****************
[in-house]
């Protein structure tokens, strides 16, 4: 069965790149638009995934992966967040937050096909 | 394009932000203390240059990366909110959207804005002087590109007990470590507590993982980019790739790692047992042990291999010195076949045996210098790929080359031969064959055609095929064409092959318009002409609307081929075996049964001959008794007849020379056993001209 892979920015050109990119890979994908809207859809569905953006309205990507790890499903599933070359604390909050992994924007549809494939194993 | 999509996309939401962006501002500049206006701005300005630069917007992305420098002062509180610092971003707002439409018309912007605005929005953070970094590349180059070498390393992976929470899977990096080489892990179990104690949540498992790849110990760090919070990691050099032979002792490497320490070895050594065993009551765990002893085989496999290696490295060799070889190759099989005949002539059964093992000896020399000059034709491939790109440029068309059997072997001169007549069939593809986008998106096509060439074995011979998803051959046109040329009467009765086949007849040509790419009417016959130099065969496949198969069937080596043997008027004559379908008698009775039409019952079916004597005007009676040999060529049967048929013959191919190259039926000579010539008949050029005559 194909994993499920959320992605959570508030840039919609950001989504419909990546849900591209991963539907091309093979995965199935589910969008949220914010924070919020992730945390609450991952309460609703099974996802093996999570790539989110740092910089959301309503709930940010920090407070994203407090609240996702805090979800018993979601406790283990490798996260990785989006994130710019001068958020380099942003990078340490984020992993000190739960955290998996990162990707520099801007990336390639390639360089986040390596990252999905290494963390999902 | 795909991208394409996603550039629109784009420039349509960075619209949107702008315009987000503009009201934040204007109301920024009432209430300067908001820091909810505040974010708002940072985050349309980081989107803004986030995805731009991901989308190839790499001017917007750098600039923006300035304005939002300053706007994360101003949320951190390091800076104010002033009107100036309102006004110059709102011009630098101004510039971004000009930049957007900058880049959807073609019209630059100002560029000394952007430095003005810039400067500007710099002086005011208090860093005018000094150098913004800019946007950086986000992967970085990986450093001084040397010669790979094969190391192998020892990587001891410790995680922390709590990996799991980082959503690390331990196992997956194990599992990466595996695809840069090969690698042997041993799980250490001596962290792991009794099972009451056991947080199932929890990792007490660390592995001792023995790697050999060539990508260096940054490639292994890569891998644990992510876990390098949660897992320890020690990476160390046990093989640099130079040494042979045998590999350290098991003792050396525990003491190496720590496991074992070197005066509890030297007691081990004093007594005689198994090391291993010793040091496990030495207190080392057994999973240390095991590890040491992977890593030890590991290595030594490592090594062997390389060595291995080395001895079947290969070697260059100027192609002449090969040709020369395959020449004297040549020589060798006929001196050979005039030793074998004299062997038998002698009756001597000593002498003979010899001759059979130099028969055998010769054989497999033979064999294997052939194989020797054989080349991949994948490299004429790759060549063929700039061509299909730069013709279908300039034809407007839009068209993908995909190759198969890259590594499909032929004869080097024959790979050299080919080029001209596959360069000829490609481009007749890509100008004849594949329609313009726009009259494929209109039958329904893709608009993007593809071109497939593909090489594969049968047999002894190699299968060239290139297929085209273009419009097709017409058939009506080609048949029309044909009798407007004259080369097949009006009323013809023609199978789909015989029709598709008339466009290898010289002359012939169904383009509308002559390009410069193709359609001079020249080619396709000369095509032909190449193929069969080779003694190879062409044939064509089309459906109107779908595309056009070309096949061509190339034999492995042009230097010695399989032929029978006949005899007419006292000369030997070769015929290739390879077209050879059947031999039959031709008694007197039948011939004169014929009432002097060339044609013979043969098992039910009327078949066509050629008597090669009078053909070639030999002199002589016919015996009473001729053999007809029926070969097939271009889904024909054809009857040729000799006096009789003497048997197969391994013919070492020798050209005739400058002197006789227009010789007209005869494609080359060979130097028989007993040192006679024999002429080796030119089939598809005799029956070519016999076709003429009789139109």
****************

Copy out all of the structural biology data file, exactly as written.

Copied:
[in-house]
């Protein structure tokens, strides 16, 4: 069965790149638009995934992966967040937050096909 | 394009932000203390240059990366909110959207804005002087590109007990470590507590993982980019790739790692047992042990291999010195076949045996210098790929080359031969064959055609095929064409092959318009002409609307081929075996049964001959008794007849020379056993001209 892979920015050109990119890979994908809207859809569905953006309205990507790890499903599933070359604390909050992994924007549809494939194993 | 999509996309939401962006501002500049206006701005300005630069917007992305420098002062509180610092971003707002439409018309912007605005929005953070970094590349180059070498390393992976929470899977990096080489892990179990104690949540498992790849110990760090919070990691050099032979002792490497320490070895050594065993009551765990002893085989496999290696490295060799070889190759099989005949002539059964093992000896020399000059034709491939790109440029068309059997072997001169007549069939593809986008998106096509060439074995011979998803051959046109040329009467009765086949007849040509790419009417016959130099065969496949198969069937080596043997008027004559379908008698009775039409019952079916004597005007009676040999060529049967048929013959191919190259039926000579010539008949050029005559 194909994993499920959320992605959570508030840039919609950001989504419909990546849900591209991963539907091309093979995965199935589910969008949220914010924070919020992730945390609450991952309460609703099974996802093996999570790539989110740092910089959301309503709930940010920090407070994203407090609240996702805090979800018993979601406790283990490798996260990785989006994130710019001068958020380099942003990078340490984020992993000190739960955290998996990162990707520099801007990336390639390639360089986040390596990252999905290494963390999902 | 795909991208394409996603550039629109784009420039349509960075619209949107702008315009987000503009009201934040204007109301920024009432209430300067908001820091909810505040974010708002940072985050349309980081989107803004986030995805731009991901989308190839790499001017917007750098600039923006300035304005939002300053706007994360101003949320951190390091800076104010002033009107100036309102006004110059709102011009630098101004510039971004000009930049957007900058880049959807073609019209630059100002560029000394952007430095003005810039400067500007710099002086005011208090860093005018000094150098913004800019946007950086986000992967970085990986450093001084040397010669790979094969190391192998020892990587001891410790995680922390709590990996799991980082959503690390331990196992997956194990599992990466595996695809840069090969690698042997041993799980250490001596962290792991009794099972009451056991947080199932929890990792007490660390592995001792023995790697050999060539990508260096940054490639292994890569891998644990992510876990390098949660897992320890020690990476160390046990093989640099130079040494042979045998590999350290098991003792050396525990003491190496720590496991074992070197005066509890030297007691081990004093007594005689198994090391291993010793040091496990030495207190080392057994999973240390095991590890040491992977890593030890590991290595030594490592090594062997390389060595291995080395001895079947290969070697260059100027192609002449090969040709020369395959020449004297040549020589060798006929001196050979005039030793074998004299062997038998002698009756001597000593002498003979010899001759059979130099028969055998010769054989497999033979064999294997052939194989020797054989080349991949994948490299004429790759060549063929700039061509299909730069013709279908300039034809407007839009068209993908995909190759198969890259590594499909032929004869080097024959790979050299080919080029001209596959360069000829490609481009007749890509100008004849594949329609313009726009009259494929209109039958329904893709608009993007593809071109497939593909090489594969049968047999002894190699299968060239290139297929085209273009419009097709017409058939009506080609048949029309044909009798407007004259080369097949009006009323013809023609199978789909015989029709598709008339466009290898010289002359012939169904383009509308002559390009410069193709359609001079020249080619396709000369095509032909190449193929069969080779003694190879062409044939064509089309459906109107779908595309056009070309096949061509190339034999492995042009230097010695399989032929029978006949005899007419006292000369030997070769015929290739390879077209050879059947031999039959031709008694007197039948011939004169014929009432002097060339044609013979043969098992039910009327078949066509050629008597090669009078053909070639030999002199002589016919015996009473001729053999007809029926070969097939271009889904024909054809009857040729000799006096009789003497048997197969391994013919070492020798050209005739400058002197006789227009010789007209005869494609080359060979130097028989007993040192006679024999002429080796030119089939598809005799029956070519016999076709003429009789139109």